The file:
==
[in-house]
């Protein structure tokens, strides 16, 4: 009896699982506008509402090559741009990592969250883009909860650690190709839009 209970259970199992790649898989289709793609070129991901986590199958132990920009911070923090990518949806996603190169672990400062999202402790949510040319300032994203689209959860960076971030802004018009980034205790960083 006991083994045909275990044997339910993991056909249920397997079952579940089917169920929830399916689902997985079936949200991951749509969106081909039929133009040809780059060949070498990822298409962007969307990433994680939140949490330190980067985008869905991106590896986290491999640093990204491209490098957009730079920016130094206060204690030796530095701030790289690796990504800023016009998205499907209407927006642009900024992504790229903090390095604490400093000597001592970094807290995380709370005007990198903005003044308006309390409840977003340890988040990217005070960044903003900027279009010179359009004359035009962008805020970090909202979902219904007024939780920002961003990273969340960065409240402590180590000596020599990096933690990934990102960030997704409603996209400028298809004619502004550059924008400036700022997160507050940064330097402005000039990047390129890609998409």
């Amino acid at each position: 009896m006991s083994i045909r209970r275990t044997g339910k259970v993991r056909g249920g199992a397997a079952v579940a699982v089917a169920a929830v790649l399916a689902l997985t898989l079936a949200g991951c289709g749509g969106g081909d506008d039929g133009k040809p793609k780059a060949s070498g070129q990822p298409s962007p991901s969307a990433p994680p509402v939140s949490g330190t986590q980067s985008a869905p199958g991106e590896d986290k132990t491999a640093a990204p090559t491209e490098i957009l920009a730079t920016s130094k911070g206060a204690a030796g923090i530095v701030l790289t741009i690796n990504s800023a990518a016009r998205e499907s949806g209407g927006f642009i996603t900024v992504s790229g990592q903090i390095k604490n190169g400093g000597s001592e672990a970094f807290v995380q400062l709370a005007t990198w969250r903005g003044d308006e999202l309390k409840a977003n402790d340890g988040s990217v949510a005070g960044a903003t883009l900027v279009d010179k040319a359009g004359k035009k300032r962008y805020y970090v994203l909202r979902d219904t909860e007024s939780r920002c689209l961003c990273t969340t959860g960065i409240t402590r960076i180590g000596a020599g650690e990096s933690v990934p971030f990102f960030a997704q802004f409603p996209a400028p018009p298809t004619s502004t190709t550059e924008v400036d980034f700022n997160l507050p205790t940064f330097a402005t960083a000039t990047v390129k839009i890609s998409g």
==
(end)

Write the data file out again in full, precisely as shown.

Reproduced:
[in-house]
């Protein structure tokens, strides 16, 4: 009896699982506008509402090559741009990592969250883009909860650690190709839009 209970259970199992790649898989289709793609070129991901986590199958132990920009911070923090990518949806996603190169672990400062999202402790949510040319300032994203689209959860960076971030802004018009980034205790960083 006991083994045909275990044997339910993991056909249920397997079952579940089917169920929830399916689902997985079936949200991951749509969106081909039929133009040809780059060949070498990822298409962007969307990433994680939140949490330190980067985008869905991106590896986290491999640093990204491209490098957009730079920016130094206060204690030796530095701030790289690796990504800023016009998205499907209407927006642009900024992504790229903090390095604490400093000597001592970094807290995380709370005007990198903005003044308006309390409840977003340890988040990217005070960044903003900027279009010179359009004359035009962008805020970090909202979902219904007024939780920002961003990273969340960065409240402590180590000596020599990096933690990934990102960030997704409603996209400028298809004619502004550059924008400036700022997160507050940064330097402005000039990047390129890609998409």
């Amino acid at each position: 009896m006991s083994i045909r209970r275990t044997g339910k259970v993991r056909g249920g199992a397997a079952v579940a699982v089917a169920a929830v790649l399916a689902l997985t898989l079936a949200g991951c289709g749509g969106g081909d506008d039929g133009k040809p793609k780059a060949s070498g070129q990822p298409s962007p991901s969307a990433p994680p509402v939140s949490g330190t986590q980067s985008a869905p199958g991106e590896d986290k132990t491999a640093a990204p090559t491209e490098i957009l920009a730079t920016s130094k911070g206060a204690a030796g923090i530095v701030l790289t741009i690796n990504s800023a990518a016009r998205e499907s949806g209407g927006f642009i996603t900024v992504s790229g990592q903090i390095k604490n190169g400093g000597s001592e672990a970094f807290v995380q400062l709370a005007t990198w969250r903005g003044d308006e999202l309390k409840a977003n402790d340890g988040s990217v949510a005070g960044a903003t883009l900027v279009d010179k040319a359009g004359k035009k300032r962008y805020y970090v994203l909202r979902d219904t909860e007024s939780r920002c689209l961003c990273t969340t959860g960065i409240t402590r960076i180590g000596a020599g650690e990096s933690v990934p971030f990102f960030a997704q802004f409603p996209a400028p018009p298809t004619s502004t190709t550059e924008v400036d980034f700022n997160l507050p205790t940064f330097a402005t960083a000039t990047v390129k839009i890609s998409g």